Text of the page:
The paintings on the walls, too, have been selected individually to suit his varied and eclectic taste. Taste - an hour with Jay Adams and one wonders why anyone would ever use that word in reference to anyone else. Taste, and understatement. John says that a jazz musician once told him the trick to playing "cool" jazz correctly is work yourself up to a fever pitch, to where you just want to scream... and then whisper instead. Similarly, Jay Adams’ personality seems to “leak out through the cracks” despite his ability to be polite, and dignified, and low-key, and, well,  cool.  He loves the look of the '20s, and is quick to point that out. He won't mention the paintings directly, but you quickly notice that each seems to be a unique example of a particular style. Hanging next to an art-nouveau treatment might be an impressionist landscape, or a  cubist work, or maybe even something Florentine. Each artwork selected on its own merits, and each a sort of postcard or snapshot of the important thing, which is the story behind why it's there. We have acquired a fairly comprehensive collection of now-only-partially-full American whiskey bottles, and that's exactly the philosophy behind the items we have on display.

We visit for awhile with Jay in his office. We hadn't expected to be as awestruck as we are. And then Jay takes us out to see the distillery itself.  Of course, we're pretty familiar with distillery tours. So are our friends. We've all been on tours of other distilleries. Some of those tours have been given by tour guides employed for that purpose; others have been given by master distillers, or corporate officers, or plant managers.  In another page we describe our visit with Charles Medley in Owensboro, Kentucky.  Jay reminds us a lot of Charles. Oh, not entirely, of course.  Charles Medley is a sort of Saint Bernard puppy of a man, all bouncy, flouncy, and hyperactive, and just so much pure fun to be around that your head never stops spinning until long after the visit is over. Jay is much quieter, a pure gentleman, and so very conscientiously so. He is calm. He is cool. And yet his absolute joy in what he’s doing can’t be contained completely; not even by his powerful skill at restraining his desire to dance across the three-story high catwalks he designed, and built, and is now leading us through.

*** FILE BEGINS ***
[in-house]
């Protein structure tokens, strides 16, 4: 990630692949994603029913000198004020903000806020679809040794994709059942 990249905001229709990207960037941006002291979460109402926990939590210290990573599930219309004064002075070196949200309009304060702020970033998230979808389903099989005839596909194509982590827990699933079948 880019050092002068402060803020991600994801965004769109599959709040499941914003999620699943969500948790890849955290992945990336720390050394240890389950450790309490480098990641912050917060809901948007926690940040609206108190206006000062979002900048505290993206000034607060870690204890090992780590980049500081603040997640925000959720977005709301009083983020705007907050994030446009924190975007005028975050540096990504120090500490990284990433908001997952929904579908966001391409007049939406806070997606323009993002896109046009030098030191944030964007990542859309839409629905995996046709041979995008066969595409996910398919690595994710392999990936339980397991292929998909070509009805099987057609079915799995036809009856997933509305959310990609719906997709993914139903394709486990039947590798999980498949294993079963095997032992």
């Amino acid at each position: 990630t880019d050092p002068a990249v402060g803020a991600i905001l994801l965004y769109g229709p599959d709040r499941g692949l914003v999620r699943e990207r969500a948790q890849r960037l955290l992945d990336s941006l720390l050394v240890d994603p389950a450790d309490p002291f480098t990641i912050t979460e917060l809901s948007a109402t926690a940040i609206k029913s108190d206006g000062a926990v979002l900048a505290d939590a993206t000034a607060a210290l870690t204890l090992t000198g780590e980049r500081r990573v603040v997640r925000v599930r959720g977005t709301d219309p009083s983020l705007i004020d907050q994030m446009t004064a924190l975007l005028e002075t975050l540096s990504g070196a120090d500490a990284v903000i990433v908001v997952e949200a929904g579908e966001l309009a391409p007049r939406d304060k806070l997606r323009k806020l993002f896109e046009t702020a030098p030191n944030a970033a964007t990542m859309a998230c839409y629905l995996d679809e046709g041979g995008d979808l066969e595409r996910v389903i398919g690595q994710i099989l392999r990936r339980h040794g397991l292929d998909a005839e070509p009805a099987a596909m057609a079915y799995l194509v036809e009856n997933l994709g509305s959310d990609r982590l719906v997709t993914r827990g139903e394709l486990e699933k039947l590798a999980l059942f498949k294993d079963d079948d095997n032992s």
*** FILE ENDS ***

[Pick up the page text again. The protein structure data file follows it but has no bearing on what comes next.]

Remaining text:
As we enter the production facilities, he points out the ceilings, which were too low for the equipment that need to be set up. These were, of course, not really "ceilings" but rather the two-foot thick reinforced concrete floors of the second story, and they needed to be removed very carefully in order to preserve the structural integrity.

We turn a corner...  and there it is.

 Whiskey that has been run only once through a still often tastes very harsh. Most bourbon is distilled twice, the process called "doubling". It doesn't really double the alcohol, but it does raise it a little, and smoothes the liquor a lot,  by removing more of the undesirable flavor elements.  Although the original distillation of bourbon is nearly always performed using a continuous-style still (sometimes called a beer still or column still), the doubler itself is often really a small pot still. The condensed, low-proof liquid distillate is put into the doubler and heated. The vapors are drawn off and condensed again. Just like any other pot still.  In most distilleries, the condensed distillate comes directly from their column still and is simply piped over to the doubler.

In Ireland it's traditional to distill the whiskey yet a third time, but that's not common practice elsewhere. Virginia Gentleman is distilled a third time. The fermentation of the grain mash and the first two distillations take place at the Buffalo Trace Distillery, in Kentucky, which has supplied their base distillate for over fourteen years. The twice-distilled wash is then sent from the doubler to a third pot still, this one located at A. Smith Bowman.

But it would take over 500 miles of pipe to get it to Fredericksburg from Frankfort. So they ship it in tanks instead. The important thing is what they don't do. They don't put it into new, charred oak barrels.

And that's why it's not bourbon yet, nor even whiskey.